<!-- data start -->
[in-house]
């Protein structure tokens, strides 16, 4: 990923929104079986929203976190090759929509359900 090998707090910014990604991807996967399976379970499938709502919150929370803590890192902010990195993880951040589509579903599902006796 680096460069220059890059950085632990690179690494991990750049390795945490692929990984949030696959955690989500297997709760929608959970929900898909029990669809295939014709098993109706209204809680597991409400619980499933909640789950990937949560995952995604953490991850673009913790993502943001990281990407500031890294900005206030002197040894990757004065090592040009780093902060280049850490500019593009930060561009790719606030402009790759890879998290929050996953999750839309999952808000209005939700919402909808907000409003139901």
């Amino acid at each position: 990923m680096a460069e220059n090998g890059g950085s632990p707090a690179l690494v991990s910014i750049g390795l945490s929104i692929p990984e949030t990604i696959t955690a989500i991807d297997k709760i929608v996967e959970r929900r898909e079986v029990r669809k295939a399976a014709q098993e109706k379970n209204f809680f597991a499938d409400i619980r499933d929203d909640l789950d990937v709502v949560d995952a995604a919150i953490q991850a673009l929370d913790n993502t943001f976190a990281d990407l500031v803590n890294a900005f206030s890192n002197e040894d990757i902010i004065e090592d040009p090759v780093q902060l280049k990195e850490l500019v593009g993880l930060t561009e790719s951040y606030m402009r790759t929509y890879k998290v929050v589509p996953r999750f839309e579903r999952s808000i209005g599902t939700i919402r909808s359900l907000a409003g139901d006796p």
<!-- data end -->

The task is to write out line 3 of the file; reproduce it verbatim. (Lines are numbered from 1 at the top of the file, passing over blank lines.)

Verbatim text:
């Amino acid at each position: 990923m680096a460069e220059n090998g890059g950085s632990p707090a690179l690494v991990s910014i750049g390795l945490s929104i692929p990984e949030t990604i696959t955690a989500i991807d297997k709760i929608v996967e959970r929900r898909e079986v029990r669809k295939a399976a014709q098993e109706k379970n209204f809680f597991a499938d409400i619980r499933d929203d909640l789950d990937v709502v949560d995952a995604a919150i953490q991850a673009l929370d913790n993502t943001f976190a990281d990407l500031v803590n890294a900005f206030s890192n002197e040894d990757i902010i004065e090592d040009p090759v780093q902060l280049k990195e850490l500019v593009g993880l930060t561009e790719s951040y606030m402009r790759t929509y890879k998290v929050v589509p996953r999750f839309e579903r999952s808000i209005g599902t939700i919402r909808s359900l907000a409003g139901d006796p």